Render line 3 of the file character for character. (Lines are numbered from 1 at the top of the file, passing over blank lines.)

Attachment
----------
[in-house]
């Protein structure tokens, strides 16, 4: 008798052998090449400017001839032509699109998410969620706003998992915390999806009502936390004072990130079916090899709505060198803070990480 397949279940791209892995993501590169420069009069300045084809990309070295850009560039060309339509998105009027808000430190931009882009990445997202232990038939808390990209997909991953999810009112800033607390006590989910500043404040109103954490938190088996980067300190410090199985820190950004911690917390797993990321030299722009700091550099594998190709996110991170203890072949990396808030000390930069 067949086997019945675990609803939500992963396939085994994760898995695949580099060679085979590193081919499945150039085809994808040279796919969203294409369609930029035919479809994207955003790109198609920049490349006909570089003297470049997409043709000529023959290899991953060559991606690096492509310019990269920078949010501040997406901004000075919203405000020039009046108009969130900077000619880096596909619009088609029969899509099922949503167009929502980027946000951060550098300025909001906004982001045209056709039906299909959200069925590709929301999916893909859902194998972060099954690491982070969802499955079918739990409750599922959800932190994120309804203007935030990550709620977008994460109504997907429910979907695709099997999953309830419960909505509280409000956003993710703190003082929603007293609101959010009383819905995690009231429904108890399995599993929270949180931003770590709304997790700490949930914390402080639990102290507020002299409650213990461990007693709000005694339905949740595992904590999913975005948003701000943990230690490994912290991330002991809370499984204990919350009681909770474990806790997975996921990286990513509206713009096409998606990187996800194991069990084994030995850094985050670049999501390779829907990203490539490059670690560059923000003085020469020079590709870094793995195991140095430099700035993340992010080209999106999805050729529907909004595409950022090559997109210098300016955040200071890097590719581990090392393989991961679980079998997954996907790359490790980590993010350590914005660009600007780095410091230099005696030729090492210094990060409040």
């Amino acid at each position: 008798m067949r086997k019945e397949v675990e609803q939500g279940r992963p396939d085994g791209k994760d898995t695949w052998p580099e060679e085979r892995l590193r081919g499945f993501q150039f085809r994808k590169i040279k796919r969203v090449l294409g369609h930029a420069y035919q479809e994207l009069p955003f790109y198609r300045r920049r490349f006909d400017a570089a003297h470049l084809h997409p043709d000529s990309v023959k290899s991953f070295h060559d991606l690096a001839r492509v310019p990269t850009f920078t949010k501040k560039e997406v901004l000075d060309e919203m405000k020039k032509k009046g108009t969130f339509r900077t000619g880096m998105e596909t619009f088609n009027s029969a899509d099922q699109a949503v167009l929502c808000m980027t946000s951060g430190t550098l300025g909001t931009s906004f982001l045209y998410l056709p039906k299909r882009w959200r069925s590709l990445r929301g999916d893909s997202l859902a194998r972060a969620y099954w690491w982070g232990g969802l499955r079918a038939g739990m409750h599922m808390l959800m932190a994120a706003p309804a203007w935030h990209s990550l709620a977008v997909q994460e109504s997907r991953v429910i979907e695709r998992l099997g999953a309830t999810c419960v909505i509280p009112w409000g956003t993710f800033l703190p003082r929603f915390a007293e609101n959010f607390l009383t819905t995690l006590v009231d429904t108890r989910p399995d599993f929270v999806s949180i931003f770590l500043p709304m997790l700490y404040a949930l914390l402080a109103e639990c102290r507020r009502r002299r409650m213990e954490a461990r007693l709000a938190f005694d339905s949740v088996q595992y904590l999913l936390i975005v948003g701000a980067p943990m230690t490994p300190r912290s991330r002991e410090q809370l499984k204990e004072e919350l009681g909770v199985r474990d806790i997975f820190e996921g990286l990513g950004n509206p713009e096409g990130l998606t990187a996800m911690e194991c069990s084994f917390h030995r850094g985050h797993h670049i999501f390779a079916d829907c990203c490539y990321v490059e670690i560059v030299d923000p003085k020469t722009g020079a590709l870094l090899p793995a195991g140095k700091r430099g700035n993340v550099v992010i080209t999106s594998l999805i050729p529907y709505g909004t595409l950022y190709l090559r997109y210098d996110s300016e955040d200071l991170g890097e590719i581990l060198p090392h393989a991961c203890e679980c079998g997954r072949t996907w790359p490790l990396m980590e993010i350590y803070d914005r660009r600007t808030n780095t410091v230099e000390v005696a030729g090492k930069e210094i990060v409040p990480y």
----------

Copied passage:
């Amino acid at each position: 008798m067949r086997k019945e397949v675990e609803q939500g279940r992963p396939d085994g791209k994760d898995t695949w052998p580099e060679e085979r892995l590193r081919g499945f993501q150039f085809r994808k590169i040279k796919r969203v090449l294409g369609h930029a420069y035919q479809e994207l009069p955003f790109y198609r300045r920049r490349f006909d400017a570089a003297h470049l084809h997409p043709d000529s990309v023959k290899s991953f070295h060559d991606l690096a001839r492509v310019p990269t850009f920078t949010k501040k560039e997406v901004l000075d060309e919203m405000k020039k032509k009046g108009t969130f339509r900077t000619g880096m998105e596909t619009f088609n009027s029969a899509d099922q699109a949503v167009l929502c808000m980027t946000s951060g430190t550098l300025g909001t931009s906004f982001l045209y998410l056709p039906k299909r882009w959200r069925s590709l990445r929301g999916d893909s997202l859902a194998r972060a969620y099954w690491w982070g232990g969802l499955r079918a038939g739990m409750h599922m808390l959800m932190a994120a706003p309804a203007w935030h990209s990550l709620a977008v997909q994460e109504s997907r991953v429910i979907e695709r998992l099997g999953a309830t999810c419960v909505i509280p009112w409000g956003t993710f800033l703190p003082r929603f915390a007293e609101n959010f607390l009383t819905t995690l006590v009231d429904t108890r989910p399995d599993f929270v999806s949180i931003f770590l500043p709304m997790l700490y404040a949930l914390l402080a109103e639990c102290r507020r009502r002299r409650m213990e954490a461990r007693l709000a938190f005694d339905s949740v088996q595992y904590l999913l936390i975005v948003g701000a980067p943990m230690t490994p300190r912290s991330r002991e410090q809370l499984k204990e004072e919350l009681g909770v199985r474990d806790i997975f820190e996921g990286l990513g950004n509206p713009e096409g990130l998606t990187a996800m911690e194991c069990s084994f917390h030995r850094g985050h797993h670049i999501f390779a079916d829907c990203c490539y990321v490059e670690i560059v030299d923000p003085k020469t722009g020079a590709l870094l090899p793995a195991g140095k700091r430099g700035n993340v550099v992010i080209t999106s594998l999805i050729p529907y709505g909004t595409l950022y190709l090559r997109y210098d996110s300016e955040d200071l991170g890097e590719i581990l060198p090392h393989a991961c203890e679980c079998g997954r072949t996907w790359p490790l990396m980590e993010i350590y803070d914005r660009r600007t808030n780095t410091v230099e000390v005696a030729g090492k930069e210094i990060v409040p990480y």